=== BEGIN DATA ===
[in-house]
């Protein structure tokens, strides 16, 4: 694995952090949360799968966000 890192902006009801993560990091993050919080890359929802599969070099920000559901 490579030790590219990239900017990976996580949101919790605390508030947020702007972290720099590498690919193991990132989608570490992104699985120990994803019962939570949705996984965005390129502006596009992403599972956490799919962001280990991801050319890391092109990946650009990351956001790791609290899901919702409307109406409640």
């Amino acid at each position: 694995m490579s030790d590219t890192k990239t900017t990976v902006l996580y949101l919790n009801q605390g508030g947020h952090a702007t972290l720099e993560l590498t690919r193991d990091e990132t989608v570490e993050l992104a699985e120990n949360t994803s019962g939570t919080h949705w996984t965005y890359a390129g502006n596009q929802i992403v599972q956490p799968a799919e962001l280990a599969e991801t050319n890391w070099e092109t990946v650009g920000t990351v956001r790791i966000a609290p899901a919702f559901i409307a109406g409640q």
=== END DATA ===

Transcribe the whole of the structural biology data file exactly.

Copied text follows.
[in-house]
């Protein structure tokens, strides 16, 4: 694995952090949360799968966000 890192902006009801993560990091993050919080890359929802599969070099920000559901 490579030790590219990239900017990976996580949101919790605390508030947020702007972290720099590498690919193991990132989608570490992104699985120990994803019962939570949705996984965005390129502006596009992403599972956490799919962001280990991801050319890391092109990946650009990351956001790791609290899901919702409307109406409640």
């Amino acid at each position: 694995m490579s030790d590219t890192k990239t900017t990976v902006l996580y949101l919790n009801q605390g508030g947020h952090a702007t972290l720099e993560l590498t690919r193991d990091e990132t989608v570490e993050l992104a699985e120990n949360t994803s019962g939570t919080h949705w996984t965005y890359a390129g502006n596009q929802i992403v599972q956490p799968a799919e962001l280990a599969e991801t050319n890391w070099e092109t990946v650009g920000t990351v956001r790791i966000a609290p899901a919702f559901i409307a109406g409640q």